Feds approve Colorado clean air compromise

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DENVER -- Colorado environmentalists and energy executives joined Gov. John Hickenlooper Friday in celebrating the EPA's approval of the state's landmark compromise to reduce pollution and improve public health.

"We're the only state doing this and we have everyone working together," said Pete Maysmith, executive director of Colorado Conservation Voters.

Hickenlooper announced Friday that the EPA has given initial approval to Colorado's Regional Haze Plan, a state-specific plan to meet looming federal environmental mandates.

Much of the plan stems from 2010's Clean Air Clean Jobs Act, which passed the state legislature with bipartisan sponsorship and support. Specifically, that bill directs that several coal-fired power plants be closed and others be converted to cleaner-burning natural gas.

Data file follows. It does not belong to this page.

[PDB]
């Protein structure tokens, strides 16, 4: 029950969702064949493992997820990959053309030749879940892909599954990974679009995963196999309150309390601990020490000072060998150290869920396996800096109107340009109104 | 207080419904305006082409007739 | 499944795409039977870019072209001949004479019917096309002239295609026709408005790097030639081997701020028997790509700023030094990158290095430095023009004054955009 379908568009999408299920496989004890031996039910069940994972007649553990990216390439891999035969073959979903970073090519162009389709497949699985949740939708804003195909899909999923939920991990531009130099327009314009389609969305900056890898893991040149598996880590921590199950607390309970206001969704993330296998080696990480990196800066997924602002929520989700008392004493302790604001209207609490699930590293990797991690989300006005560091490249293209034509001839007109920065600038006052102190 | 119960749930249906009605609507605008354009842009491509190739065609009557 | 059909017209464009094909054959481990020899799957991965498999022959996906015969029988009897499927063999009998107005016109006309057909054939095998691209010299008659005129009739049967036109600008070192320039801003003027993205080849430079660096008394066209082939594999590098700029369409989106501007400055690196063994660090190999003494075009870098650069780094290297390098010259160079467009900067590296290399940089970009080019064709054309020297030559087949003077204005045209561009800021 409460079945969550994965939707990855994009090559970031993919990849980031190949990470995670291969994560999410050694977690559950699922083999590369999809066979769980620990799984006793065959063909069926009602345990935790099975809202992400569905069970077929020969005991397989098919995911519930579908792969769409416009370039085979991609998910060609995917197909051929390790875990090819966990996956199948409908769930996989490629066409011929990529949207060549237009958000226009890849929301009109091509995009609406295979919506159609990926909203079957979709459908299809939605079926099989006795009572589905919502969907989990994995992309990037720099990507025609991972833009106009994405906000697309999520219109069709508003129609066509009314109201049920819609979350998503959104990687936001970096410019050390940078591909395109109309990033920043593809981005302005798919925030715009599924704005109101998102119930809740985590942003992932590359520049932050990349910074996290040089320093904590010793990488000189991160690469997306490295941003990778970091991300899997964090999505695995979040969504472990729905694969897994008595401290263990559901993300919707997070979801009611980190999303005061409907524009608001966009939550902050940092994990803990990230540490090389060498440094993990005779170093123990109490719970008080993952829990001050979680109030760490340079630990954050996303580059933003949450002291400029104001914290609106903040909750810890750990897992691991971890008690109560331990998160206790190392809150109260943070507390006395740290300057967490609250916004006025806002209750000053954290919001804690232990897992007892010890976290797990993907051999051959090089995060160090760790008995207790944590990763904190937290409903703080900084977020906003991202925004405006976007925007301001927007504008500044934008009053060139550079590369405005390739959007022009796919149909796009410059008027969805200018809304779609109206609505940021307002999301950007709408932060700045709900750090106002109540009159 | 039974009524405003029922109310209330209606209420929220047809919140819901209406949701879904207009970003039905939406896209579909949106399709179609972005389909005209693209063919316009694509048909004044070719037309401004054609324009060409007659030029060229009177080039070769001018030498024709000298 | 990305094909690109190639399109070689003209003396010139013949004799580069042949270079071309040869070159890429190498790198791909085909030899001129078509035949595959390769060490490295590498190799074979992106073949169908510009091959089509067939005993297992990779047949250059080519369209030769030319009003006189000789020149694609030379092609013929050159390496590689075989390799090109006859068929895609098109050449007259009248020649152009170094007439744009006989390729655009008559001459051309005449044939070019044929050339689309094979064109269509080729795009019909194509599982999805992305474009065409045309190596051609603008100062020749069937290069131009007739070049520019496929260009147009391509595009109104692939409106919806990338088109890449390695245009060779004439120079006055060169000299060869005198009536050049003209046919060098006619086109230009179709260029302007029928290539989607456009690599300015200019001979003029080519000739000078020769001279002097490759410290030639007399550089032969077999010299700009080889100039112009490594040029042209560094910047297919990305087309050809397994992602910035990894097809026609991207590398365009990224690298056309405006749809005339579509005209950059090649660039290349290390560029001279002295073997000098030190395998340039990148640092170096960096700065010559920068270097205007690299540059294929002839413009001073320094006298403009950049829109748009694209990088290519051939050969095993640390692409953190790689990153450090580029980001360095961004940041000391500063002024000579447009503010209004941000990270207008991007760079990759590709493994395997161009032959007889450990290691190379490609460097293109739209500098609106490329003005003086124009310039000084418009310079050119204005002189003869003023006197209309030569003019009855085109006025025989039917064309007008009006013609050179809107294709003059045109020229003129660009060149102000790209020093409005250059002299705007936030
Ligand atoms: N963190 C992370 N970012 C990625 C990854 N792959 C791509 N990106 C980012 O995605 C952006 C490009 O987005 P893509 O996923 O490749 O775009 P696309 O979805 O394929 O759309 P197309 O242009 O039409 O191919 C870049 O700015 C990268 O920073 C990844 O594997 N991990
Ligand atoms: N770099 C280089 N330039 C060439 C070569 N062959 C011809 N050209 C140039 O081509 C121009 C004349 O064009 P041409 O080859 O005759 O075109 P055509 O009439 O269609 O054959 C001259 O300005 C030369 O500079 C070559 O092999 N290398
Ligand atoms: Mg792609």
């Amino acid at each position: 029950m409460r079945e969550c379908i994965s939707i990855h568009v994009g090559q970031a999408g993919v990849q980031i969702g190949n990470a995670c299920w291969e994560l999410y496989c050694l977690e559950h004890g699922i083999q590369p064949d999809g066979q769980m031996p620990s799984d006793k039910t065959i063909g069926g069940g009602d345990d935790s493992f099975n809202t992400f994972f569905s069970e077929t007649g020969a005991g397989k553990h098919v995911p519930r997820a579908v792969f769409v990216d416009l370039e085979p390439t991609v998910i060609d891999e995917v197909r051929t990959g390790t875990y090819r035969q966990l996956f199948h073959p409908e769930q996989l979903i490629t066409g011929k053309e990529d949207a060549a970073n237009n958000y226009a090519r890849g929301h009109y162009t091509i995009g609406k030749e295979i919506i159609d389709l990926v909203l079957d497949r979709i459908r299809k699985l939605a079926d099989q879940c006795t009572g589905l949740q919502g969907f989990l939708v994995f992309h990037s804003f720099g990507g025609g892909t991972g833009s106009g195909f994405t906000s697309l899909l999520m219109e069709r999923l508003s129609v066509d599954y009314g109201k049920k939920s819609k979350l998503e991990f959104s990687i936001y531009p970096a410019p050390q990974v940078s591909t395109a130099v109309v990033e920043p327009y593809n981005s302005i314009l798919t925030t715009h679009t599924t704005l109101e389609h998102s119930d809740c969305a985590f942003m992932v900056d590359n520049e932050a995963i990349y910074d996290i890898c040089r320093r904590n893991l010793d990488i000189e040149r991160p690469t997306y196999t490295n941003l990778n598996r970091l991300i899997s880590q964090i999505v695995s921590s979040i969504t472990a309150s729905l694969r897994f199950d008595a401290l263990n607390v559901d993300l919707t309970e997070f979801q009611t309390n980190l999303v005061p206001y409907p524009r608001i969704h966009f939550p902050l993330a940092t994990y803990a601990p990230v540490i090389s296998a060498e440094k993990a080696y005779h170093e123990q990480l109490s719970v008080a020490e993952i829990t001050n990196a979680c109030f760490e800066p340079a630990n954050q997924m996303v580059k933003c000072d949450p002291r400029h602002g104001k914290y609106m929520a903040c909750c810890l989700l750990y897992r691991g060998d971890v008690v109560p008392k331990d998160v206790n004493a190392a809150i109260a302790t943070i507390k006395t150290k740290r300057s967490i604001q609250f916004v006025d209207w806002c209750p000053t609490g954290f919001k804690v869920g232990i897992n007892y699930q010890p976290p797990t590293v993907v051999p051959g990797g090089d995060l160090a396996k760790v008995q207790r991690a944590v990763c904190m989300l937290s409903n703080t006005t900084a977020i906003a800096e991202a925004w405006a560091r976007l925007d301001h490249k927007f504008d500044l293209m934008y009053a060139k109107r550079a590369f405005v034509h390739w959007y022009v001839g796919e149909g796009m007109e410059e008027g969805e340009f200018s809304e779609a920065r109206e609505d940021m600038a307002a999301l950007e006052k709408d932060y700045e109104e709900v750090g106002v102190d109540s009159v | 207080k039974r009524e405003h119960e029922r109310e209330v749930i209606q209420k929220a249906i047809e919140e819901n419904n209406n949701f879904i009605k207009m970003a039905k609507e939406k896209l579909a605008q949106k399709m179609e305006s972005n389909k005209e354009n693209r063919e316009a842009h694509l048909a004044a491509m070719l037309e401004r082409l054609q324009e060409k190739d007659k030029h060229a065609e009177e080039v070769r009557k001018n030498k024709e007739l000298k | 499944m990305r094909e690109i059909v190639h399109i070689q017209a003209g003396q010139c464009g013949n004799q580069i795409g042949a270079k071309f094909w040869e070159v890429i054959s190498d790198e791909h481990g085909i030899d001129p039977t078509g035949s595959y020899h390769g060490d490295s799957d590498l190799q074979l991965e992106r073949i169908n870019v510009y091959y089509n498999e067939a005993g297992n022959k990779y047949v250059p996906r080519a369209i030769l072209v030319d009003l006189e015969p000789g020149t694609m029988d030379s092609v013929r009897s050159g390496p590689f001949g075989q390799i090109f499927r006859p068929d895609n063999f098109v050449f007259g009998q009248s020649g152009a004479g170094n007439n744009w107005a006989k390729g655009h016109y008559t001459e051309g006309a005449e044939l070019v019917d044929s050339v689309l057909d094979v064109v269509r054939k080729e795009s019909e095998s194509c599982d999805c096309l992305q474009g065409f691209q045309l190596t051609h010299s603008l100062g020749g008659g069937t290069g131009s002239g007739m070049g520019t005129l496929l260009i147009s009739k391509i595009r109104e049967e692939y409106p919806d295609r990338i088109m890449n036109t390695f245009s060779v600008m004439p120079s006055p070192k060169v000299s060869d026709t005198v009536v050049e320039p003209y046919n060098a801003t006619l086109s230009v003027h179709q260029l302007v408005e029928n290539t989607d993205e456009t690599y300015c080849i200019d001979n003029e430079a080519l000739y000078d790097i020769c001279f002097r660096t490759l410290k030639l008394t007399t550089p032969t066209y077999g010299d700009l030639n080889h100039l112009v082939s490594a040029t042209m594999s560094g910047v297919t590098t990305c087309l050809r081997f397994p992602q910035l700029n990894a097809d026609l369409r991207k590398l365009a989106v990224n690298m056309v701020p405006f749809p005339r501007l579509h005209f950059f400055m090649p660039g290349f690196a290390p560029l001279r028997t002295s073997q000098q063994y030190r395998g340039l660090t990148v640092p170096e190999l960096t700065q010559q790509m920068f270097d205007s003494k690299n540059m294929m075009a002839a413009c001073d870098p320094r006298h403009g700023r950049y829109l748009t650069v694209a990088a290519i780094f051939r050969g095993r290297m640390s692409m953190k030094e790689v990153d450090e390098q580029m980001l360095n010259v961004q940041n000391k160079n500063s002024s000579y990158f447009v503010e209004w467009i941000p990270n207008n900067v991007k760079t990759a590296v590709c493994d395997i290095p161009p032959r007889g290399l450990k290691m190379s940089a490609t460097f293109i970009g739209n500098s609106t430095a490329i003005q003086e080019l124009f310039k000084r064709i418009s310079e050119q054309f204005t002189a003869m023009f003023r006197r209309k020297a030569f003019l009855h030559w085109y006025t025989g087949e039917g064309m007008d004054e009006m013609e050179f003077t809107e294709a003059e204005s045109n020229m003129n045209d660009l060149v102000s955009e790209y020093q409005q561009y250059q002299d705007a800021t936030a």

“This approval is an important endorsement of Colorado’s state-led collaboration,” said Tisha Conoly Schuller, President & CEO of the Colorado Oil & Gas Association. “The Clean Air-Clean Jobs Act will support job creation in Colorado’s natural gas sector while measurably reducing air pollutant emissions,”

"Colorado’s bipartisan clean air plan will provide healthier air for our children and help clear the brown cloud over Denver while strengthening our economy,” said Pamela Campos, an attorney in the Environmental Defense Fund’s Colorado office.

“EPA has shown strong leadership by proposing approval, clearing the way for historic pollution reductions from the single largest emitters in Colorado so that we can all breathe easier.”

The EPA must give final approval to the proposal by September.

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